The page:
Notes From The Field: WPS Experts Weigh In

Visaka Dharmadasa, above, at our first annual Designing Our Secure Future event in Ottawa, Canada.

Our Notes From The Field series has been designed to highlight the opinions and advice of Women, Peace and Security experts around the world. In this series, we hope to bring attention not only to the tireless work they’ve been doing, but also to the plans they have for the future.

Visaka Dharmadasa is the founder and chair of the Association of War Affected Women and Parents of Servicemen Missing in Action. Ms. Dharmadasa educates soldiers and community leaders about international standards of conduct during war, specifically to raise awareness about the importance of soldier’s identification tags and treatment of prisoners of war. She received the prestigious Humanitarian Award in 2006 from InterAction in Washington, D.C. and was nominated for a collective Nobel Peace Prize in 2005, in coordination with the “1000 PeaceWomen Across the Globe” movement. She is currently a member of the Consultation Task Force on Reconciliation Mechanisms, appointed by the Government of Sri Lanka. Ms. Dharmadasa studied negotiations and mediation skills at the United States Institute for Peace and women and security at Harvard University.

  1. What are you currently working on?

I am working on preventing violent extremism on the global level, and on women and reconciliation at the domestic level in Sri Lanka.

  1. What is the one thing you want to change most in the world?

The way women are treated—no matter where you are, no matter who you are—we women are treated unequally everywhere. Not all the time, but certainly very often. This world will be a better place only when we can change all that. We have a long way to go and a lot of hard work to do towards achieving gender equality at every level and for all.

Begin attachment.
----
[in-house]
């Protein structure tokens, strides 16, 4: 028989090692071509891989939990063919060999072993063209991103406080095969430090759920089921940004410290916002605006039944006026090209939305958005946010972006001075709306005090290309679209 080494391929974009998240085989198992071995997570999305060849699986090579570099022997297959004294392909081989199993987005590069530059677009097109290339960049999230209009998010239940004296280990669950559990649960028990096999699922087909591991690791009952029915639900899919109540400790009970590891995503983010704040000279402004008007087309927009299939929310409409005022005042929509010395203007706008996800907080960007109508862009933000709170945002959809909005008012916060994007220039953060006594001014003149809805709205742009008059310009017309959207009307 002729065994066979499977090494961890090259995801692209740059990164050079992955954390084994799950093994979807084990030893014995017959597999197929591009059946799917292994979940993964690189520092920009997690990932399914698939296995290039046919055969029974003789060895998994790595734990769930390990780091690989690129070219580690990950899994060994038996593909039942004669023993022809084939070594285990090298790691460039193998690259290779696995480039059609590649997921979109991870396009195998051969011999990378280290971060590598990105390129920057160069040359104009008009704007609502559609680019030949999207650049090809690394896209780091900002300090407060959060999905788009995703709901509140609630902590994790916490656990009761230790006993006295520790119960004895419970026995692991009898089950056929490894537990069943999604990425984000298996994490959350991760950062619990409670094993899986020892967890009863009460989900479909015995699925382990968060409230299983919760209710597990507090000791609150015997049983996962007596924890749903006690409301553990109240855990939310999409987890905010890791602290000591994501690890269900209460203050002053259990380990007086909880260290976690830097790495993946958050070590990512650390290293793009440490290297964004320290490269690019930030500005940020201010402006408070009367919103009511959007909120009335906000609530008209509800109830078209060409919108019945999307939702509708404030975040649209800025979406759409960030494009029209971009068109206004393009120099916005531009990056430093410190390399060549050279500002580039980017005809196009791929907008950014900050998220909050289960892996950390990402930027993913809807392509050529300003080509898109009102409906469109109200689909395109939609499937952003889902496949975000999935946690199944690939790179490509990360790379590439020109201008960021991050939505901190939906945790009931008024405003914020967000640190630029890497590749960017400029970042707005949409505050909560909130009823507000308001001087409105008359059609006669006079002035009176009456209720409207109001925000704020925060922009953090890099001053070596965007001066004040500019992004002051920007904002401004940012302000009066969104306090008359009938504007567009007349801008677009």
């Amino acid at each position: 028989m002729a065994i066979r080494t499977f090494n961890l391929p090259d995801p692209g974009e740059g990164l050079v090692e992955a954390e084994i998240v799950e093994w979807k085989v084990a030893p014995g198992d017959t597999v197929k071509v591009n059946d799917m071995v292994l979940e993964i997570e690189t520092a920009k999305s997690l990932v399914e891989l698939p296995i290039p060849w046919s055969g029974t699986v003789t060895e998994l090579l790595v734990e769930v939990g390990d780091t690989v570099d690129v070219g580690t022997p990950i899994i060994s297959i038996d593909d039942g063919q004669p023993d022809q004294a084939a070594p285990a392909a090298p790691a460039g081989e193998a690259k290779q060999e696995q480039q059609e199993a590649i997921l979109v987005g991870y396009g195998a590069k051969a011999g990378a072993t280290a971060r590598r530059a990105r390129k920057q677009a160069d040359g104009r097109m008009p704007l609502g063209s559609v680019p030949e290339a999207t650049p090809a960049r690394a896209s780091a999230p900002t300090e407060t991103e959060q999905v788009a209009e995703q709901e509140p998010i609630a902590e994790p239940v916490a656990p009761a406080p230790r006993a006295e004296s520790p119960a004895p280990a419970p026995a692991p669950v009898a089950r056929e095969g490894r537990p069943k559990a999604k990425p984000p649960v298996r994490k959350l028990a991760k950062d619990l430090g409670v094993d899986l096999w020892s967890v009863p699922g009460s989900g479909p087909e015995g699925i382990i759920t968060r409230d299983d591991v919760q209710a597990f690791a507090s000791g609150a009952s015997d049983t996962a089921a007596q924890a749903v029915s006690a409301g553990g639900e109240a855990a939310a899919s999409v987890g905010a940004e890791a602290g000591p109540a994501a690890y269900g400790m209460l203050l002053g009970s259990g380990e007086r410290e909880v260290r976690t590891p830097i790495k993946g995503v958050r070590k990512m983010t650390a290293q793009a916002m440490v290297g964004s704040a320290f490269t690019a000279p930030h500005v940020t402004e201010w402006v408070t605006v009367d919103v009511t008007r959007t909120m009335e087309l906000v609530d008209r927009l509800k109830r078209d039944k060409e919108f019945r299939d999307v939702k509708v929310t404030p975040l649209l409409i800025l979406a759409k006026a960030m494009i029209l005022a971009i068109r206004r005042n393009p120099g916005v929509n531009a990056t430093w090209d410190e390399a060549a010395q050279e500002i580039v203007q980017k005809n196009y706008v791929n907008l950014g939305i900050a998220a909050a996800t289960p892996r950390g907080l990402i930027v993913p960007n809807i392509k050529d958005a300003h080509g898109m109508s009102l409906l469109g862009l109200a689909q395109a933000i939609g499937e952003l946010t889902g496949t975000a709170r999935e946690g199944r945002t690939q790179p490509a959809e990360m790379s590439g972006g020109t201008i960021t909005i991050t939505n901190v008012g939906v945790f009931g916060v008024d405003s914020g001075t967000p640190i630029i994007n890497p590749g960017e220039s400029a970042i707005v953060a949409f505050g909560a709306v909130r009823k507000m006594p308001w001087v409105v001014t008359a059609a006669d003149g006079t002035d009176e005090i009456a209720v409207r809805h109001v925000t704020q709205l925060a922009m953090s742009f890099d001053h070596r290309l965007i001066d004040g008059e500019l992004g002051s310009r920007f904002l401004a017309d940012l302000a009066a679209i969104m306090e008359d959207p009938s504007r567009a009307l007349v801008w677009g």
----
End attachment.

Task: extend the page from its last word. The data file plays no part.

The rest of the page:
1. How do you use Women, Peace and Security and UNSCR 1325 in your work?

We have been working on the WPS agenda for a very long time and UNSCR 1325 has been our Bible, if I may call it that. We have used it to secure our due places.

  1. What keeps you up at night?

I often thought that 17 years following the passing of UNSCR 1325, women's lives across the world would be as we envisaged—equality would be the norm and women would not have to keep on knocking at doors to enter into any field or space that they want to. But when I look around, I realize that we still have a long way to go, and I’m motivated by my desire to think of new strategies to make our journey smoother.

  1. What has surprised you the most about this work?

It makes you feel good, but the path we have to walk doesn’t seem to end. When I meet young women, it makes me feel very hopeful – their determination to change the status quo is very promising. Sometimes I’m surprised by the fact that as much as some people don’t understand our work for change and what we want to say, many more really do understand, approve of, and support our work.

  1. What should we pay attention to now?

I believe that we have fully implemented 1325 only when the women at the grassroots throughout the world feel that there is a change. If we can make life better for women then we have done something. But having said that, let’s concentrate on what is doable at the moment. My dream is to get the UN to buy into the definition of security as women define it. So, let’s convene a group of women who can define security. I often say that “once you make your enemy secure, there will not be an enemy anymore.”

So, instead of trying to secure ourselves, let’s make our enemies secure instead.